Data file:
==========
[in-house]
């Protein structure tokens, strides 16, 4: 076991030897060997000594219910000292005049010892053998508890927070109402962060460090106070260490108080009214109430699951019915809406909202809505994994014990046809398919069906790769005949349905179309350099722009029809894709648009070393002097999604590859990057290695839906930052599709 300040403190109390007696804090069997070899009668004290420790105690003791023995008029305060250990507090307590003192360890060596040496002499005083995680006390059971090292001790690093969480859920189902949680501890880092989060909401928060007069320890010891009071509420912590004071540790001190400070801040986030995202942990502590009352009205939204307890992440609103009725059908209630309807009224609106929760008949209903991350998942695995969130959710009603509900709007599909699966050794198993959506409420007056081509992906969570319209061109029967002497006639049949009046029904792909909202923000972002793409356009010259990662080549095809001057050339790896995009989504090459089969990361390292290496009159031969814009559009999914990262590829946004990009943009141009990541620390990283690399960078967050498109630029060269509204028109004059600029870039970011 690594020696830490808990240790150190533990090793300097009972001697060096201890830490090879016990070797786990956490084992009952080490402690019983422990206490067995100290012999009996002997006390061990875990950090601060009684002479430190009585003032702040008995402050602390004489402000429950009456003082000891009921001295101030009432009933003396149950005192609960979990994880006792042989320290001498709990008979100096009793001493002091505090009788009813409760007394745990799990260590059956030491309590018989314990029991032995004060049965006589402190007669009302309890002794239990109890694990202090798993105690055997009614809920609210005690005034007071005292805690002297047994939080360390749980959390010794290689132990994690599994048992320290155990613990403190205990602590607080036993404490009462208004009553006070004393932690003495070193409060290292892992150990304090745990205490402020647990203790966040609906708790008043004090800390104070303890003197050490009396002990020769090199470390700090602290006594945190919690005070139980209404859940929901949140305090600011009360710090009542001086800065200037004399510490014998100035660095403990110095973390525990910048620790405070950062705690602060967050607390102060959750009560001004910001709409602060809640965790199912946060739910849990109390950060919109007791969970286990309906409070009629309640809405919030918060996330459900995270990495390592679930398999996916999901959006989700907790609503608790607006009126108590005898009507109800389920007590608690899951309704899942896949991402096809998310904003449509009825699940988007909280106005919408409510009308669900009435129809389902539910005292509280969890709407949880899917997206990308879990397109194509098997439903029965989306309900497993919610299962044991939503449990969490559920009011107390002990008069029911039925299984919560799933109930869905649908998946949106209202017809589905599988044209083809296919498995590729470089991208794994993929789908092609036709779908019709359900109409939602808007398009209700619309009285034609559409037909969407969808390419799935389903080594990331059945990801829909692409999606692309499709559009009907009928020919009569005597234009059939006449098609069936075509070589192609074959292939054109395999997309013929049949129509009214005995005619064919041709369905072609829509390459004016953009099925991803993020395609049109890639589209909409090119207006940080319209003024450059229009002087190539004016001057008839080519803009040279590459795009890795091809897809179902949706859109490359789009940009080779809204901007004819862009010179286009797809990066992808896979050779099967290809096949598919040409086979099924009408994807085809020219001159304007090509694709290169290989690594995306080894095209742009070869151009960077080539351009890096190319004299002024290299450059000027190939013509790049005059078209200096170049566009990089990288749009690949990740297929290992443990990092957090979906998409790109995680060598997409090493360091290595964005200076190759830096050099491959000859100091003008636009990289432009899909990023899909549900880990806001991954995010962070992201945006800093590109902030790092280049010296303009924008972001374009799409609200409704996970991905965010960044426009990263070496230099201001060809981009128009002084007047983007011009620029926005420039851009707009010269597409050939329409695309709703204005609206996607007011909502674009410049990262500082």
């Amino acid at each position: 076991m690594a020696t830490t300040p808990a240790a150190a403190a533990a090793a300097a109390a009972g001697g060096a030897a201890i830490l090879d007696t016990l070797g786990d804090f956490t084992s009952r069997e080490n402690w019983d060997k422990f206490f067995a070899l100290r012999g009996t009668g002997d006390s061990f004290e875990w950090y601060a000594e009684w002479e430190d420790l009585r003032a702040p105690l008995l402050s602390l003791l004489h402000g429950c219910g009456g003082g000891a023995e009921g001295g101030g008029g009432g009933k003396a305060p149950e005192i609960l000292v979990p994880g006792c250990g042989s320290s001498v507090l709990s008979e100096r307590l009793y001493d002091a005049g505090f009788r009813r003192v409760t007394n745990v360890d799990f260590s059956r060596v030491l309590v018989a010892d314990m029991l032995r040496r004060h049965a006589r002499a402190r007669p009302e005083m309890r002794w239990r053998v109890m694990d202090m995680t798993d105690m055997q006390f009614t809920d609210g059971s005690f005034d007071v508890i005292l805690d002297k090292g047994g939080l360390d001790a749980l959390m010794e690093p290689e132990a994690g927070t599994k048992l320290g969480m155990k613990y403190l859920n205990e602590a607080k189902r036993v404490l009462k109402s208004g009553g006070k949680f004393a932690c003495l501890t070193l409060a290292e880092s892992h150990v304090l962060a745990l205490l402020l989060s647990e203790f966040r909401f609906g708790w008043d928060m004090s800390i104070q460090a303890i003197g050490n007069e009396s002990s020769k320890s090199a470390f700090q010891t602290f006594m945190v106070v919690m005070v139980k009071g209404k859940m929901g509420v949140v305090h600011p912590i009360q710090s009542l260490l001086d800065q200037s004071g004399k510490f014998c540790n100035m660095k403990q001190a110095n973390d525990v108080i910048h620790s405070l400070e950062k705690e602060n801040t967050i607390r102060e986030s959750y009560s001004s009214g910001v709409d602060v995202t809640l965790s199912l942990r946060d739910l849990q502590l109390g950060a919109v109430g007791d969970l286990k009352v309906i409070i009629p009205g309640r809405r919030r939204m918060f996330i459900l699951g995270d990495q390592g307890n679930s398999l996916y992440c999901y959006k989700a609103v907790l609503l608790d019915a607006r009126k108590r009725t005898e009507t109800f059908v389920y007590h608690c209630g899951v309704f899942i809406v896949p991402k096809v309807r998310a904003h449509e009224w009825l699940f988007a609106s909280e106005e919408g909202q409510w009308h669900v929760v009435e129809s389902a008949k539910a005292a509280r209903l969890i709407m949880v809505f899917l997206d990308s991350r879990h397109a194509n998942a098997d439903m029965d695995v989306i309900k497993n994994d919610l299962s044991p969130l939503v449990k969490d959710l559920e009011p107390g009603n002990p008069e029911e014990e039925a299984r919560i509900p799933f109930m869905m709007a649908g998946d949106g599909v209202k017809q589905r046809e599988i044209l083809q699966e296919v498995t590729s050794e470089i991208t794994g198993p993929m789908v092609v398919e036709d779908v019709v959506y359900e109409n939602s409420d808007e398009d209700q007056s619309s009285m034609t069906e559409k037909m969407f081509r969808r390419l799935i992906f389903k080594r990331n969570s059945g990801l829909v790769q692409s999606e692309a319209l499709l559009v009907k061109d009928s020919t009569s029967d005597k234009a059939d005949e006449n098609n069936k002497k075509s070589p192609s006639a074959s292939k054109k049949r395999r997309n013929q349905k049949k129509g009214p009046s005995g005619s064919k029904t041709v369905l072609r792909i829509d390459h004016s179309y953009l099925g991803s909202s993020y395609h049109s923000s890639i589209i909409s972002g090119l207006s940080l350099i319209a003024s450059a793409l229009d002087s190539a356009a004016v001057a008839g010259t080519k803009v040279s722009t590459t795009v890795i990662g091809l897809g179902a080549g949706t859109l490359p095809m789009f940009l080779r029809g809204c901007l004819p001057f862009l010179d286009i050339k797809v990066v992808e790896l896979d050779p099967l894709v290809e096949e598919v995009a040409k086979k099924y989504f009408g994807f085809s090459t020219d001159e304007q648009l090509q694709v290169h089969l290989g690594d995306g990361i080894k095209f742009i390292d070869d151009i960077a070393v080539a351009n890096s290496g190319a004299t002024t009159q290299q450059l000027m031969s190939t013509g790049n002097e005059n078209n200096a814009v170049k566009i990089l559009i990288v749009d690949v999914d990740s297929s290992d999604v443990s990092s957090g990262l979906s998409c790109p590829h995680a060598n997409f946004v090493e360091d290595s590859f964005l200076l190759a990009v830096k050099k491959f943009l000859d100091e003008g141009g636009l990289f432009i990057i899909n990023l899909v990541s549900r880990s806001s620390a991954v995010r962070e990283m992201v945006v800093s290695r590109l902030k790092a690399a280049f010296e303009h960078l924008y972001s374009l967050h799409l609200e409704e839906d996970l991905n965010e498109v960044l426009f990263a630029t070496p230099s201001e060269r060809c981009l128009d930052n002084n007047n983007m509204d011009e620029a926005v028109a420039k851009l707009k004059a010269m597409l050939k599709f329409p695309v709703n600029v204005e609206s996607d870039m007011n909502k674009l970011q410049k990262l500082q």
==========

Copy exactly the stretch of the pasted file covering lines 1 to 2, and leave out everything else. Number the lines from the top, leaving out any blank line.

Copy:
[in-house]
């Protein structure tokens, strides 16, 4: 076991030897060997000594219910000292005049010892053998508890927070109402962060460090106070260490108080009214109430699951019915809406909202809505994994014990046809398919069906790769005949349905179309350099722009029809894709648009070393002097999604590859990057290695839906930052599709 300040403190109390007696804090069997070899009668004290420790105690003791023995008029305060250990507090307590003192360890060596040496002499005083995680006390059971090292001790690093969480859920189902949680501890880092989060909401928060007069320890010891009071509420912590004071540790001190400070801040986030995202942990502590009352009205939204307890992440609103009725059908209630309807009224609106929760008949209903991350998942695995969130959710009603509900709007599909699966050794198993959506409420007056081509992906969570319209061109029967002497006639049949009046029904792909909202923000972002793409356009010259990662080549095809001057050339790896995009989504090459089969990361390292290496009159031969814009559009999914990262590829946004990009943009141009990541620390990283690399960078967050498109630029060269509204028109004059600029870039970011 690594020696830490808990240790150190533990090793300097009972001697060096201890830490090879016990070797786990956490084992009952080490402690019983422990206490067995100290012999009996002997006390061990875990950090601060009684002479430190009585003032702040008995402050602390004489402000429950009456003082000891009921001295101030009432009933003396149950005192609960979990994880006792042989320290001498709990008979100096009793001493002091505090009788009813409760007394745990799990260590059956030491309590018989314990029991032995004060049965006589402190007669009302309890002794239990109890694990202090798993105690055997009614809920609210005690005034007071005292805690002297047994939080360390749980959390010794290689132990994690599994048992320290155990613990403190205990602590607080036993404490009462208004009553006070004393932690003495070193409060290292892992150990304090745990205490402020647990203790966040609906708790008043004090800390104070303890003197050490009396002990020769090199470390700090602290006594945190919690005070139980209404859940929901949140305090600011009360710090009542001086800065200037004399510490014998100035660095403990110095973390525990910048620790405070950062705690602060967050607390102060959750009560001004910001709409602060809640965790199912946060739910849990109390950060919109007791969970286990309906409070009629309640809405919030918060996330459900995270990495390592679930398999996916999901959006989700907790609503608790607006009126108590005898009507109800389920007590608690899951309704899942896949991402096809998310904003449509009825699940988007909280106005919408409510009308669900009435129809389902539910005292509280969890709407949880899917997206990308879990397109194509098997439903029965989306309900497993919610299962044991939503449990969490559920009011107390002990008069029911039925299984919560799933109930869905649908998946949106209202017809589905599988044209083809296919498995590729470089991208794994993929789908092609036709779908019709359900109409939602808007398009209700619309009285034609559409037909969407969808390419799935389903080594990331059945990801829909692409999606692309499709559009009907009928020919009569005597234009059939006449098609069936075509070589192609074959292939054109395999997309013929049949129509009214005995005619064919041709369905072609829509390459004016953009099925991803993020395609049109890639589209909409090119207006940080319209003024450059229009002087190539004016001057008839080519803009040279590459795009890795091809897809179902949706859109490359789009940009080779809204901007004819862009010179286009797809990066992808896979050779099967290809096949598919040409086979099924009408994807085809020219001159304007090509694709290169290989690594995306080894095209742009070869151009960077080539351009890096190319004299002024290299450059000027190939013509790049005059078209200096170049566009990089990288749009690949990740297929290992443990990092957090979906998409790109995680060598997409090493360091290595964005200076190759830096050099491959000859100091003008636009990289432009899909990023899909549900880990806001991954995010962070992201945006800093590109902030790092280049010296303009924008972001374009799409609200409704996970991905965010960044426009990263070496230099201001060809981009128009002084007047983007011009620029926005420039851009707009010269597409050939329409695309709703204005609206996607007011909502674009410049990262500082």